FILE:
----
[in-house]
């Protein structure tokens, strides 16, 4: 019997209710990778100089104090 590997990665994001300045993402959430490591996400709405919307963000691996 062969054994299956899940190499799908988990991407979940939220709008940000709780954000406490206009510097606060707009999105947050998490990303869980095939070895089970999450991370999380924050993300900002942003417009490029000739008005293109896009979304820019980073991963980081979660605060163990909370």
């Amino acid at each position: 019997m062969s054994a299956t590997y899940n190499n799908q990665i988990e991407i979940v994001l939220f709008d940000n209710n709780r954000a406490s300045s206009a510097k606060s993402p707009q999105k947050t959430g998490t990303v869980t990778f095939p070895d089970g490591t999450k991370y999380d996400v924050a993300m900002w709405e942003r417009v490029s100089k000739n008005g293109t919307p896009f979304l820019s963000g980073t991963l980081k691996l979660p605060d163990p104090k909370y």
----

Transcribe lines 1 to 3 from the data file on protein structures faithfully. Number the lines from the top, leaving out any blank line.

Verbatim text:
[in-house]
């Protein structure tokens, strides 16, 4: 019997209710990778100089104090 590997990665994001300045993402959430490591996400709405919307963000691996 062969054994299956899940190499799908988990991407979940939220709008940000709780954000406490206009510097606060707009999105947050998490990303869980095939070895089970999450991370999380924050993300900002942003417009490029000739008005293109896009979304820019980073991963980081979660605060163990909370």
């Amino acid at each position: 019997m062969s054994a299956t590997y899940n190499n799908q990665i988990e991407i979940v994001l939220f709008d940000n209710n709780r954000a406490s300045s206009a510097k606060s993402p707009q999105k947050t959430g998490t990303v869980t990778f095939p070895d089970g490591t999450k991370y999380d996400v924050a993300m900002w709405e942003r417009v490029s100089k000739n008005g293109t919307p896009f979304l820019s963000g980073t991963l980081k691996l979660p605060d163990p104090k909370y």